Yet the Pharisees held aloof from the common people too, thinking themselves superior and practically untouchable. They kept aloof from all that was not Jewish, and all that was irreligious and impure, since in Judaism, religion and legal purity were inseparable concepts.
The Pharisees held that the Torah, the "written law" was only a part and not even the principle part of their national-religious constitution. There existed in addition the more extensive "oral law" composed of the innumerable precepts of "tradition," or actually customs which had been multiplied through use, and passed along as law by those who thought these should be followed.
This oral Law was composed of narrative and other elements; a system of precepts which covered the most varied of activities in civil and religious life. This mass of traditional beliefs and customs rarely had any true connection with the written Torah.
The Pharisees overcame this obstacle by subjecting the Torah to arbitrary interpretation. The written tradition contained 613 precepts, while the oral Law was far more extensive but no less binding.
Actually the oral Law was more binding. The Scribes wrote, "Greater weight have the words of the Scribes than the words of the Torah." Having established the principle of authority OVER the Torah, any law could be drawn up with the backing of the Sanhedrin. The Pharisees drew their support from the people, who were hostile to all that was foreign, and deeply attached to those traditional customs from which the Pharisees derive their oral Law. The historian, Josephus, gives a descriptive account of the Pharisees in his Wars of the Jews.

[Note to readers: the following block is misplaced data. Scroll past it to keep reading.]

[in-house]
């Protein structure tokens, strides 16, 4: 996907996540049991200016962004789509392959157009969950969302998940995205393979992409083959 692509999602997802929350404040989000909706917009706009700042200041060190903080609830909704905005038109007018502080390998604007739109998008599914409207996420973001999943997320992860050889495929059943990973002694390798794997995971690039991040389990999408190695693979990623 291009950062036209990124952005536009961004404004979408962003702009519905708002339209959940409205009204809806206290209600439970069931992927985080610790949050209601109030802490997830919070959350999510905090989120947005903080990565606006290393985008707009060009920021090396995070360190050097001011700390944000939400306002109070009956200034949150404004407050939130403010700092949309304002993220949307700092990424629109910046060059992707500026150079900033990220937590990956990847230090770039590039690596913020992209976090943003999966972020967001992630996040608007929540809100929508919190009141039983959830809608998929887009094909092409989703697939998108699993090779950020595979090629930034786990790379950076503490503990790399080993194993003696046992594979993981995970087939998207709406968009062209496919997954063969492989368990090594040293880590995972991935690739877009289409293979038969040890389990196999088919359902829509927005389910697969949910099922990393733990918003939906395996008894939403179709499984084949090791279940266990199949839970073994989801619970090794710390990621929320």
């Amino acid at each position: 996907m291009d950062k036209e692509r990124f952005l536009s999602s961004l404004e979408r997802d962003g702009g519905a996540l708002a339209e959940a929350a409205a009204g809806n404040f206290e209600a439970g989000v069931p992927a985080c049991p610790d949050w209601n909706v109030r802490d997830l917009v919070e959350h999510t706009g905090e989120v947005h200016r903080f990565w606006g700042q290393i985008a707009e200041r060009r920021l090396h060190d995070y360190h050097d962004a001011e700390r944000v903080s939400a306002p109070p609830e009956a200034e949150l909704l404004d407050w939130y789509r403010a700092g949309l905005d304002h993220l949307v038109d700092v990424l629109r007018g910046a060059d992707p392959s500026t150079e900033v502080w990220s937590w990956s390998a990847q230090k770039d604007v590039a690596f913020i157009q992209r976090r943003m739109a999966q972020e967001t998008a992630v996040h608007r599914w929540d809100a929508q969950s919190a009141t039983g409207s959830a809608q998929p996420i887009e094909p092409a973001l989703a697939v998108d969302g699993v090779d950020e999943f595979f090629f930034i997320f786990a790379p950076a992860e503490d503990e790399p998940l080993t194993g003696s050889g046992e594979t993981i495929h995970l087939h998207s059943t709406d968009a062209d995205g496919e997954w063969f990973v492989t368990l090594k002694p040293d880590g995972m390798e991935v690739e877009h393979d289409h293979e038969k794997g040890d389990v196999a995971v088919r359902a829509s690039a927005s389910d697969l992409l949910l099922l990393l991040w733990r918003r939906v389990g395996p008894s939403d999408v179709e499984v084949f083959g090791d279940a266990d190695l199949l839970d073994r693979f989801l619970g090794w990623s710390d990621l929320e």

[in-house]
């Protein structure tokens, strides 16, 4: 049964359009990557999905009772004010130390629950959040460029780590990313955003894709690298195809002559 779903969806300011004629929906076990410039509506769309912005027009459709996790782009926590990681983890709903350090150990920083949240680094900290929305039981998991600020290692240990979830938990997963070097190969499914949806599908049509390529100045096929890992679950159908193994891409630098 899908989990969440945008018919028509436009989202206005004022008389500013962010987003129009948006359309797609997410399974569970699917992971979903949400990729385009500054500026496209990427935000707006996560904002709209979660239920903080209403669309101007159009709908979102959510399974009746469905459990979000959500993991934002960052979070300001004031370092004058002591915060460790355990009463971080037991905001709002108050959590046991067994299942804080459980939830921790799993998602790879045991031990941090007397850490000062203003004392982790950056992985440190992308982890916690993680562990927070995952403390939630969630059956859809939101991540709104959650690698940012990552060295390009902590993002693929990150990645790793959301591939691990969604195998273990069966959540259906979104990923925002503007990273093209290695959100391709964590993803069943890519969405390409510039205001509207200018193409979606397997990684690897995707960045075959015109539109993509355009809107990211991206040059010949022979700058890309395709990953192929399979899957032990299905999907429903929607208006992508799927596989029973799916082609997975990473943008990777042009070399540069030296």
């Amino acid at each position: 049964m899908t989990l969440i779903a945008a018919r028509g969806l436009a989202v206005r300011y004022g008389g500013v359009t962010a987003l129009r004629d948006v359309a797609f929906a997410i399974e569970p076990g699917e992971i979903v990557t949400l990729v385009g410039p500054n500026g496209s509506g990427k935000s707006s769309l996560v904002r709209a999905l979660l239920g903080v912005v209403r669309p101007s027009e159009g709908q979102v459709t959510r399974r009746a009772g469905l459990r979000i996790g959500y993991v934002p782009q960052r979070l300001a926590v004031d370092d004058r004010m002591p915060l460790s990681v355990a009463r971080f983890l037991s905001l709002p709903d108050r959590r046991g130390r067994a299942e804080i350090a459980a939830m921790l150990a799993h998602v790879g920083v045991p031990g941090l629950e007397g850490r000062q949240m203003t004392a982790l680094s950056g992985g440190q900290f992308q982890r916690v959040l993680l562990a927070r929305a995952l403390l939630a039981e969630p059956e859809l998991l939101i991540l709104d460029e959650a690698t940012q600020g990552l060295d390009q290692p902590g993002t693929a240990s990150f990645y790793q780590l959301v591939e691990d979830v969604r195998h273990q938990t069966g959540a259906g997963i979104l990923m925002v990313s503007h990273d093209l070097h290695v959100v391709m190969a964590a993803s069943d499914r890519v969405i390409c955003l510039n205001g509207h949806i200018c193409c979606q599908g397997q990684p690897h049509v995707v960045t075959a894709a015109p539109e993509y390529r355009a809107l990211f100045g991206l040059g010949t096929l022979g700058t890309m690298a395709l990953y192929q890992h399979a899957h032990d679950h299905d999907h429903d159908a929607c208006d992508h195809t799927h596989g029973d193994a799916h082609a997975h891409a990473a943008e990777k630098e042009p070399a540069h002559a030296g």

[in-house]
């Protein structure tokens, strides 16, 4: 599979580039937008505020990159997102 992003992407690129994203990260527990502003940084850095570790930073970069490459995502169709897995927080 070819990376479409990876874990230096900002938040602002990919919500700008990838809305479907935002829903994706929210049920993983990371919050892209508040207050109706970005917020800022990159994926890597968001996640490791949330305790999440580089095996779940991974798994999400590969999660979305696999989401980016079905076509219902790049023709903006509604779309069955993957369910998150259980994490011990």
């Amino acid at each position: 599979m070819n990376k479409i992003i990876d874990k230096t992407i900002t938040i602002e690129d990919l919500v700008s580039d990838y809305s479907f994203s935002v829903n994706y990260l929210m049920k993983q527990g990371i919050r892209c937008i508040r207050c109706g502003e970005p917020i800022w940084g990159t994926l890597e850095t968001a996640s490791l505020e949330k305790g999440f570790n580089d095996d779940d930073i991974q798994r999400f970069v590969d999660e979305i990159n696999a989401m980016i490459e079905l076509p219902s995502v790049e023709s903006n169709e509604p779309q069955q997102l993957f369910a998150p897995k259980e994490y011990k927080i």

This group studied the Law but hinged their study on three main questions: The Sabbath rest, payment of the tithe, and ritual purity. Their method was to acquire first a knowledge of the maxims and opinions already deduced from tradition, and second to study their extensive application and subsequent development. The Talmud is in part a collection of maxims written or orally handed down through the centuries by the Pharisees and by doctors of the Law.
Even before the invectives of Jesus, some truly pious Jews wrote against the hypocrisy of the Pharisees. Jesus spoke out in general against their actual behavior rather than their teachings. We can understand Jesus' words in Matthew 23, when he says: "The Scribes and the Pharisees sit on Moses' seat. So practice and observe whatever they tell you, but not what they do; for they preach but do not practice. They bind heavy burdens, hard to bear, and lay them on men's shoulders . . ." and wonderment was with the people that Jesus taught as one having authority, and not as the scribes.
No general judgment can be made with respect to the conduct of all the Pharisees, for there were truly outstanding masters like Hillel, Gamaliel and Elder who taught St. Paul, and others. Jesus himself was on good terms with some -- like Simon, Nicodemus, and Joseph of Arimathea. But those who valued their positions hesitated to come out openly in Jesus' behalf.
The priesthood became identified with the Sadducees (those of the wealthy class), and the doctors of the Law with the Pharisees. Therefore, it can easily be seen why Jesus spoke primarily of the Pharisees and Scribes.
The sphere of the priesthood was restricted to the Temple liturgy and political intrigue while the function of Scribes brought them into direct contact with the people as teachers of the Law, representatives of Moses in the synagogues and the streets.
The Scribes were not all Pharisees, as in practice not all Pharisees were Scribes, since one might not have had the necessary education. The Scribe was the most educated in the Law -- he could be priest or layman, Pharisee or Sadducee. At the time of Jesus, only very few Scribes were priests and Sadducees, being mostly laymen of Pharisaid beliefs. That is why the Gospels appear to link the two.